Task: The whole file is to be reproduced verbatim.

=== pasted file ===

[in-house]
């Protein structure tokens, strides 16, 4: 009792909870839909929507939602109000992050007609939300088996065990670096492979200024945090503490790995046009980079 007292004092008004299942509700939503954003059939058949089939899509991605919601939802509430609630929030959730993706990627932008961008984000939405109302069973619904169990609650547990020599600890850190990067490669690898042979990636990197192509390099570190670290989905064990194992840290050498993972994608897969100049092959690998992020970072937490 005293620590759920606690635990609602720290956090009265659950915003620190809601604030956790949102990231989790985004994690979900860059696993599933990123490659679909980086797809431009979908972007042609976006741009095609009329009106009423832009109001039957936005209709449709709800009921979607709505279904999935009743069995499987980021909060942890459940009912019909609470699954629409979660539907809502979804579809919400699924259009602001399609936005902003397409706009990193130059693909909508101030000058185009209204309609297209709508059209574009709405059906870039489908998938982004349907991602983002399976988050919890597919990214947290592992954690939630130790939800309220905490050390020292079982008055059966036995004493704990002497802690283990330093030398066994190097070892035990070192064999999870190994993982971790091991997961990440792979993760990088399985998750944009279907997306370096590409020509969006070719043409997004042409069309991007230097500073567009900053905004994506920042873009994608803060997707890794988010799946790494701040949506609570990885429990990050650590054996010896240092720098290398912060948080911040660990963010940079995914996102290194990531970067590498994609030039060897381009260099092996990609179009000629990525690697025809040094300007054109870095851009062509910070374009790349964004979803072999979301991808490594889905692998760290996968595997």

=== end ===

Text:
[in-house]
């Protein structure tokens, strides 16, 4: 009792909870839909929507939602109000992050007609939300088996065990670096492979200024945090503490790995046009980079 007292004092008004299942509700939503954003059939058949089939899509991605919601939802509430609630929030959730993706990627932008961008984000939405109302069973619904169990609650547990020599600890850190990067490669690898042979990636990197192509390099570190670290989905064990194992840290050498993972994608897969100049092959690998992020970072937490 005293620590759920606690635990609602720290956090009265659950915003620190809601604030956790949102990231989790985004994690979900860059696993599933990123490659679909980086797809431009979908972007042609976006741009095609009329009106009423832009109001039957936005209709449709709800009921979607709505279904999935009743069995499987980021909060942890459940009912019909609470699954629409979660539907809502979804579809919400699924259009602001399609936005902003397409706009990193130059693909909508101030000058185009209204309609297209709508059209574009709405059906870039489908998938982004349907991602983002399976988050919890597919990214947290592992954690939630130790939800309220905490050390020292079982008055059966036995004493704990002497802690283990330093030398066994190097070892035990070192064999999870190994993982971790091991997961990440792979993760990088399985998750944009279907997306370096590409020509969006070719043409997004042409069309991007230097500073567009900053905004994506920042873009994608803060997707890794988010799946790494701040949506609570990885429990990050650590054996010896240092720098290398912060948080911040660990963010940079995914996102290194990531970067590498994609030039060897381009260099092996990609179009000629990525690697025809040094300007054109870095851009062509910070374009790349964004979803072999979301991808490594889905692998760290996968595997």